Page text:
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Assertiveness Interrupting Non-stop Talkers Communication

Every day, two or three employees drop into my office to talk about topics that are rarely urgent. I tell them I am busy, but they sit down. They say they only need a few minutes, but that’s rarely the case, so I fall further behind. How can I deal with these interruptions?

When employees drop by and expect you to drop whatever you are doing, you need to act more assertively. Importantly, acting assertively does not mean acting aggressively. It is not a matter of yelling at someone to “Get out!” Rather, assertive behavior is businesslike interaction in which you clearly, politely, yet firmly express your thoughts and expectations about a particular situation.

It is not enough to say that you are busy. Let the visitors know that this is not a good time to meet unless it is an emergency. If it is not, your visitors will say so, and that is a step in the right direction. The next step is to suggest a meeting time that works better for you, such as later in the day or even the next morning. With your visitor present, you should formally lock a meeting time, perhaps through your company’s online calendar if there is one.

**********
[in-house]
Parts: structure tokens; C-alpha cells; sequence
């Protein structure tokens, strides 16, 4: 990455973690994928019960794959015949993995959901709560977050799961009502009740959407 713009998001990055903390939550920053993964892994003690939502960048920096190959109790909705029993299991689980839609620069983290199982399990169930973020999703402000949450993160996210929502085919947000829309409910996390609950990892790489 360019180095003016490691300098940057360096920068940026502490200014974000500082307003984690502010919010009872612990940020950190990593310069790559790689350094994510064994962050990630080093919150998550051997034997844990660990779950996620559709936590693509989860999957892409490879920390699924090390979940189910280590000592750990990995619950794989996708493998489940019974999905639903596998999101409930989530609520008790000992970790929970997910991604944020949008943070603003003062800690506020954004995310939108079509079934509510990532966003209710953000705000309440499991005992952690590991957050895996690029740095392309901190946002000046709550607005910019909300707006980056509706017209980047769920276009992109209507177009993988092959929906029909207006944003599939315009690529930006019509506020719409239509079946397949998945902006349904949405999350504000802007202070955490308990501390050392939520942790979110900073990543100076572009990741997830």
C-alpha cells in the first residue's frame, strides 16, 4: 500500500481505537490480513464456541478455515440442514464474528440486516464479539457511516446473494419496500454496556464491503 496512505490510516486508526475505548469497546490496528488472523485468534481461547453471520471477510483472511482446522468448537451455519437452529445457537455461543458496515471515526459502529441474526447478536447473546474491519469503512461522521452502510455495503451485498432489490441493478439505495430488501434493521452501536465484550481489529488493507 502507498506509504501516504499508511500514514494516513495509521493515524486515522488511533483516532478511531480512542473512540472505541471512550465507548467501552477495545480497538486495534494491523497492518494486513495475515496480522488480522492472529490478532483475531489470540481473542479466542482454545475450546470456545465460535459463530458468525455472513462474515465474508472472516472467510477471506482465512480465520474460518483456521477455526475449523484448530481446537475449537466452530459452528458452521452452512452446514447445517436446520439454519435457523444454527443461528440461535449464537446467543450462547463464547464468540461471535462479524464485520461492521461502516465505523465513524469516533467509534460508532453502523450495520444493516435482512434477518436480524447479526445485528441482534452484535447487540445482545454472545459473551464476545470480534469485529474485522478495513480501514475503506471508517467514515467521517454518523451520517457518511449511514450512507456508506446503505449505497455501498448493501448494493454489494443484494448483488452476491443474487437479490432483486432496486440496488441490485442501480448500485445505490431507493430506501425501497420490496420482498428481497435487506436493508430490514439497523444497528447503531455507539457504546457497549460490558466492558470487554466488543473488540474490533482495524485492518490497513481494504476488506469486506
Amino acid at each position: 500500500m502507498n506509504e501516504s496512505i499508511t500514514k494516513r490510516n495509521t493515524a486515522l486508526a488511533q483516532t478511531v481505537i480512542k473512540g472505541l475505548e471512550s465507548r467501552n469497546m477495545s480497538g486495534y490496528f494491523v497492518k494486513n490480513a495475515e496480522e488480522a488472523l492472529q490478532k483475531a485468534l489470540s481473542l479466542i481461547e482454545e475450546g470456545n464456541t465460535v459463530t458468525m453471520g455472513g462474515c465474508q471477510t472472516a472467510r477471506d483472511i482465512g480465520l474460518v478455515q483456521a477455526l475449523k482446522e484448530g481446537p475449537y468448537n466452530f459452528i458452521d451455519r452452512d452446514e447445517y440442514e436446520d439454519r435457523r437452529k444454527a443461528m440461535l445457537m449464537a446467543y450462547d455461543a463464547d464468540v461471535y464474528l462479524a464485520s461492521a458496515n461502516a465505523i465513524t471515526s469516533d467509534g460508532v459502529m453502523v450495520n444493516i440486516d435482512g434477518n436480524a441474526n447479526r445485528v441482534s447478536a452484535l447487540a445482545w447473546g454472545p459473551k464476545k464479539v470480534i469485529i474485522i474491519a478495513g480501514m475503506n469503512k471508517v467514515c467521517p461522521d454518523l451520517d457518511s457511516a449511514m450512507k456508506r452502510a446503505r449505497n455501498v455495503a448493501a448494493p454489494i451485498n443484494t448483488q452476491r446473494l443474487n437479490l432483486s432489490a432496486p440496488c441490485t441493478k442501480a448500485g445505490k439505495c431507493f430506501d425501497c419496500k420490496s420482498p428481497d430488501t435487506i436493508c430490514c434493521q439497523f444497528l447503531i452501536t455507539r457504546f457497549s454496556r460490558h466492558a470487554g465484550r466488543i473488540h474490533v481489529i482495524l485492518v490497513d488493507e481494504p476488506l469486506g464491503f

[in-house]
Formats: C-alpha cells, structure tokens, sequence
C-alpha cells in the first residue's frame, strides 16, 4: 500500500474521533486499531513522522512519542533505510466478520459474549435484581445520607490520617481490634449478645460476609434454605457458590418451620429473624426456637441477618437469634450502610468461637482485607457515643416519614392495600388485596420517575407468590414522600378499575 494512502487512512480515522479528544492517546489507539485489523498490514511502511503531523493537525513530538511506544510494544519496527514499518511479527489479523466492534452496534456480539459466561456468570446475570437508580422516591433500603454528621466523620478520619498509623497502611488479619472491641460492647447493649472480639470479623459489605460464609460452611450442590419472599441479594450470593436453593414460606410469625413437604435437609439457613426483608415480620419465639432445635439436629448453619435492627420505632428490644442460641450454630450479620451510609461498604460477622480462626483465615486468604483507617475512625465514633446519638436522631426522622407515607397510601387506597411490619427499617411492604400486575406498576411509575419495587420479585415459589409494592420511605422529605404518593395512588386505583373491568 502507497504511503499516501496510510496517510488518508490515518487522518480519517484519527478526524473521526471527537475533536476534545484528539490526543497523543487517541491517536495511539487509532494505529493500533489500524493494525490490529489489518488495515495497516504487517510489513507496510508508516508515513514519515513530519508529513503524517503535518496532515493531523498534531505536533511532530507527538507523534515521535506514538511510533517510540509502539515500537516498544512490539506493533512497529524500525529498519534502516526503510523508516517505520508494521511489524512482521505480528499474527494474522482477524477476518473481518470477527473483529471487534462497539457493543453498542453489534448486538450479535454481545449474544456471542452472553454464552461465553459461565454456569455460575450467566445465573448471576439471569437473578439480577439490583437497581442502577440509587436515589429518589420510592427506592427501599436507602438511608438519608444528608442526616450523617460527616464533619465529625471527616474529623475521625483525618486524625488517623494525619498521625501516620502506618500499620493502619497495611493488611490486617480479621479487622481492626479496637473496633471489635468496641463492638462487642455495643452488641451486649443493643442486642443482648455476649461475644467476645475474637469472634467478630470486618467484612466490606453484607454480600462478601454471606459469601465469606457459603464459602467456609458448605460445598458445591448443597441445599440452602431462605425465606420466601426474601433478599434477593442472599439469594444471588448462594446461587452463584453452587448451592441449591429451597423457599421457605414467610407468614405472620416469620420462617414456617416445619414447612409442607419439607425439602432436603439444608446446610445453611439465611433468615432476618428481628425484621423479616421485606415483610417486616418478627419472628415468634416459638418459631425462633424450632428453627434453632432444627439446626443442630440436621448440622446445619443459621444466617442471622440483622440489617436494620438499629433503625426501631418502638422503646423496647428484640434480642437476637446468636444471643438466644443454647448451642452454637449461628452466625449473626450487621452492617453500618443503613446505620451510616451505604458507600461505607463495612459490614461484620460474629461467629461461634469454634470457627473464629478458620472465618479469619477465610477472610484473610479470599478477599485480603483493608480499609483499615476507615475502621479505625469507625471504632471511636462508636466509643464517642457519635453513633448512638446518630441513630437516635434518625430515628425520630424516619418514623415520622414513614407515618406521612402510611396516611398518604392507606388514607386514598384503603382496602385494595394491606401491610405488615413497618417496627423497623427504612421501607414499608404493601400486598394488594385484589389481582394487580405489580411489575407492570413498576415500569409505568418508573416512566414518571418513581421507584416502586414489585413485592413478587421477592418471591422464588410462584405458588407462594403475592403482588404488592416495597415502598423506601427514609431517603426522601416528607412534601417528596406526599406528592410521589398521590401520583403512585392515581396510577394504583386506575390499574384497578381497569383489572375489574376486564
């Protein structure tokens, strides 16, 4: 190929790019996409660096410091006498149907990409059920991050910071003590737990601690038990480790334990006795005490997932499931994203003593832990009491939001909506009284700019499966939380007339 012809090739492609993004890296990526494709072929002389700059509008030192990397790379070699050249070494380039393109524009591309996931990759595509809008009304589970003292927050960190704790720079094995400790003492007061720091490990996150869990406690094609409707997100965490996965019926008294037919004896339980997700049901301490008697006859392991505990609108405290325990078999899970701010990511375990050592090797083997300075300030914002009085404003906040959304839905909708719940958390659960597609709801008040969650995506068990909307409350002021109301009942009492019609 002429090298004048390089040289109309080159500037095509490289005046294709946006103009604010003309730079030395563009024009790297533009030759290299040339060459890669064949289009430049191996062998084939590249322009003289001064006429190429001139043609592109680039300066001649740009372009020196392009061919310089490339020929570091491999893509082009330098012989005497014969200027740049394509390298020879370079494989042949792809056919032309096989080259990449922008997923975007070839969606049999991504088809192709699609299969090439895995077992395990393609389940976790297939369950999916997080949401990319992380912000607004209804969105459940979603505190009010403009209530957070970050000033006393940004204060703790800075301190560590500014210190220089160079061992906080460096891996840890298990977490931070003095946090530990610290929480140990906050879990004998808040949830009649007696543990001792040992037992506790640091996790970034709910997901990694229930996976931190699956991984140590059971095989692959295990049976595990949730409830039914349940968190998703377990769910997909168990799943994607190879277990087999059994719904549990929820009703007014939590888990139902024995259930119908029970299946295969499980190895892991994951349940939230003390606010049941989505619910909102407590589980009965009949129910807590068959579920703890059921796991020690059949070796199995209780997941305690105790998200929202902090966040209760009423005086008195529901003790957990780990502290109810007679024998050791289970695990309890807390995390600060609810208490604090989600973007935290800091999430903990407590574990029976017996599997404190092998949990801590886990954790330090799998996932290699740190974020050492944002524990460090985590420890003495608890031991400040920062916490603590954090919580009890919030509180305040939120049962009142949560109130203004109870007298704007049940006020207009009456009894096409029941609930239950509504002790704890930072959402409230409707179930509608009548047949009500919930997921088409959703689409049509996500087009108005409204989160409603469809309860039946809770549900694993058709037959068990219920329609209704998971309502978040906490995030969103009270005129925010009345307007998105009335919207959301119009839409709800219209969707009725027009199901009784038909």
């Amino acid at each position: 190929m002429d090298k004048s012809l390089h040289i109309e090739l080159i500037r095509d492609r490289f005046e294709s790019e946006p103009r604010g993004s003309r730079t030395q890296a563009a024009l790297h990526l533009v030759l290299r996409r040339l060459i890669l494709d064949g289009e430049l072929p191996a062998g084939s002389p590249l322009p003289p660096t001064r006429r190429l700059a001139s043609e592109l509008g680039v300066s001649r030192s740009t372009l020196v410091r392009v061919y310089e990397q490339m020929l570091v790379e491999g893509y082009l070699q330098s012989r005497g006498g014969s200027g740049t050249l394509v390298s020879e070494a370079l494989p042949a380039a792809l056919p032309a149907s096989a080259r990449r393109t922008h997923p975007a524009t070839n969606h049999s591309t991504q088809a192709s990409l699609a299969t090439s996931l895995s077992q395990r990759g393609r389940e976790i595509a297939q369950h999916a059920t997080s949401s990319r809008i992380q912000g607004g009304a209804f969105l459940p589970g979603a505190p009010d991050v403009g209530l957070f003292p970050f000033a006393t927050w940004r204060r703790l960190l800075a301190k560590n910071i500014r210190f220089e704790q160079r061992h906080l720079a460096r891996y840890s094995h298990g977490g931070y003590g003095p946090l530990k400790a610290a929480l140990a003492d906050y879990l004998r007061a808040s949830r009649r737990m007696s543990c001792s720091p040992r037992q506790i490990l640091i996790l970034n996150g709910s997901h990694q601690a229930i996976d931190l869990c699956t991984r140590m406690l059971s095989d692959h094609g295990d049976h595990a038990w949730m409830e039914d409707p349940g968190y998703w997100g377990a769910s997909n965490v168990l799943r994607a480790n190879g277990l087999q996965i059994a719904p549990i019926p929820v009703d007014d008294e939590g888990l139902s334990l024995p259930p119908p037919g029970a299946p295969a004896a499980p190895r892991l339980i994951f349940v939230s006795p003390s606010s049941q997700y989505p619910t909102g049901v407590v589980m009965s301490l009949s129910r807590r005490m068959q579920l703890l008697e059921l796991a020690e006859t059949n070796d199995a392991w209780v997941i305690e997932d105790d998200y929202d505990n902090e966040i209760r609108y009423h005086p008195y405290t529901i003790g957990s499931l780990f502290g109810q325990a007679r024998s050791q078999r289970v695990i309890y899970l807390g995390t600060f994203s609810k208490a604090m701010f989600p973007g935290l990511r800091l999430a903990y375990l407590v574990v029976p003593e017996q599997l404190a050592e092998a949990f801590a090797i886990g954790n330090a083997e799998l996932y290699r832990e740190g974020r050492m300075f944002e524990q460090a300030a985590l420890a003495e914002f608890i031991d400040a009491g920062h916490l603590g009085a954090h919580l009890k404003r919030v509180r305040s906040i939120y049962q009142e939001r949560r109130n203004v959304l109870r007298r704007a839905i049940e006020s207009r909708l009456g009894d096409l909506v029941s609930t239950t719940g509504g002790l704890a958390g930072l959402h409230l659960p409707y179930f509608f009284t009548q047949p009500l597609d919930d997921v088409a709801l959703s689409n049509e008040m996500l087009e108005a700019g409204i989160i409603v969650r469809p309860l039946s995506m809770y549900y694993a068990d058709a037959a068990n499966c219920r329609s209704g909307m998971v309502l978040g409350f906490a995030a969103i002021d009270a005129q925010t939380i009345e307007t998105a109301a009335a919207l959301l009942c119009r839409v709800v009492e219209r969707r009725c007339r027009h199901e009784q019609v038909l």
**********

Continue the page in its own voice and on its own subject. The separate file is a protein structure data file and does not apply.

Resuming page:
Don’t forget the body language that can help in this type of situation, such as standing up when visitors drop in. They will be far less likely to plop into a chair if you are standing. And figuratively speaking, you should not stand for these interruptions.

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